Digging to preserve the past Joe Harl, who is leading an archaeological project in Chesterfield, has spent 30 years uncovering history and making it come alive.

Digging to preserve the past Joe Harl, who is leading an archaeological project in Chesterfield, has spent 30 years uncovering history and making it come alive.

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CHESTERFIELD - He was on his knees, trowel in hand, scraping away layers of dirt.

It was a familiar position. Joe Harl has spent most of his adult life sifting through dirt to answer questions about the past.

On this day, he was trying to get a better picture of the people who roamed what is now Chesterfield about 800 years ago, uncovering tiny clues on how they lived.

A shell bead. A piece of pottery. The charred remains of a corn cob.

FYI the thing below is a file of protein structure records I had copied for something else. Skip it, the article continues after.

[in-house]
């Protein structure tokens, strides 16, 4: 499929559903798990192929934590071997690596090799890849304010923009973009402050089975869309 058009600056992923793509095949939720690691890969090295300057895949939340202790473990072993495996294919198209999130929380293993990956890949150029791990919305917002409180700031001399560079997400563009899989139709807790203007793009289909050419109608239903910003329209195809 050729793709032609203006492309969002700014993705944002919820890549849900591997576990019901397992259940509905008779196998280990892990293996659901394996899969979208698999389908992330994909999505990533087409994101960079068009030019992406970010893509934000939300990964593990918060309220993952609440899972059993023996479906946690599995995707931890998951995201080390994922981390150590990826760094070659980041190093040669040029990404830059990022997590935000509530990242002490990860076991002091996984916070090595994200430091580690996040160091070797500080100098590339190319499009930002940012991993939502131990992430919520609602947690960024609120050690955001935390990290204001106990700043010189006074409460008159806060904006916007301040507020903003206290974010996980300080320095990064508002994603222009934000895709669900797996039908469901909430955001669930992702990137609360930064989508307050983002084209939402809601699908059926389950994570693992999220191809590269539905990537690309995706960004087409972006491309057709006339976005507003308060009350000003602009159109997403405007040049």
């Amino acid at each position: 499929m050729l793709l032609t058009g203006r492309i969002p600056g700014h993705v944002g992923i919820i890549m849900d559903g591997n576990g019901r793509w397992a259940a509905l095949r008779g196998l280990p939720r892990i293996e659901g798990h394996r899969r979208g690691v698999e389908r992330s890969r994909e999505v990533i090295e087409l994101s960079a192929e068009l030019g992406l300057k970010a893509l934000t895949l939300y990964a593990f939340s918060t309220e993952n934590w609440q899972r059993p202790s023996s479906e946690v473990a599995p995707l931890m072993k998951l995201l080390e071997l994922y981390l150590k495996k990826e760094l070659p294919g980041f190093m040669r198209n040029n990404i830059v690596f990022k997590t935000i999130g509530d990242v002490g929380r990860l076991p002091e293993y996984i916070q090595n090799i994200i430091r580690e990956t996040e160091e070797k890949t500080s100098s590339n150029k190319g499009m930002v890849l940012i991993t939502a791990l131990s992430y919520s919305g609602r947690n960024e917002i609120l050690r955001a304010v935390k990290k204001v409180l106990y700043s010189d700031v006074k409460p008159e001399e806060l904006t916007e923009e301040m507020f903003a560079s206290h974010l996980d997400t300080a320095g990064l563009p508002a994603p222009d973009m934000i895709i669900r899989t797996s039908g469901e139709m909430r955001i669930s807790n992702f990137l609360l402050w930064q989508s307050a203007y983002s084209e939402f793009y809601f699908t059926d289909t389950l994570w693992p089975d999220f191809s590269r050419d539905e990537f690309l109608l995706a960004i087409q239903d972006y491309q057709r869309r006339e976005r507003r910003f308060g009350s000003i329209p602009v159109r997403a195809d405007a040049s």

Harl thought the blackened spot of the dirt he was kneeling over was once a fireplace hearth.

"You see all the black," he said. "You got a lot of charcoal. It's the same as if you had a chimney."

The Chesterfield dig is just the latest archaeology project in the St. Louis area that Harl has led or participated in over the past 30 years.

Harl, 54, who helped start and is now vice president of a private archaeological company, has become a warehouse of information - from the Mississippian culture of nearly 1,000 years ago through the 20th century.

He can tell you plenty of stories about the sites he's worked on - about the china plates Daniel Boone's family ate from at their old home in Defiance, about the 19th-century Irish tenements in downtown St. Louis, about the games ancient native Americans liked to play.

But what's unusual about Harl, historians and other archaeologists say, is not only his passion about archaeology, but also his ability to make the sites come alive for the general public.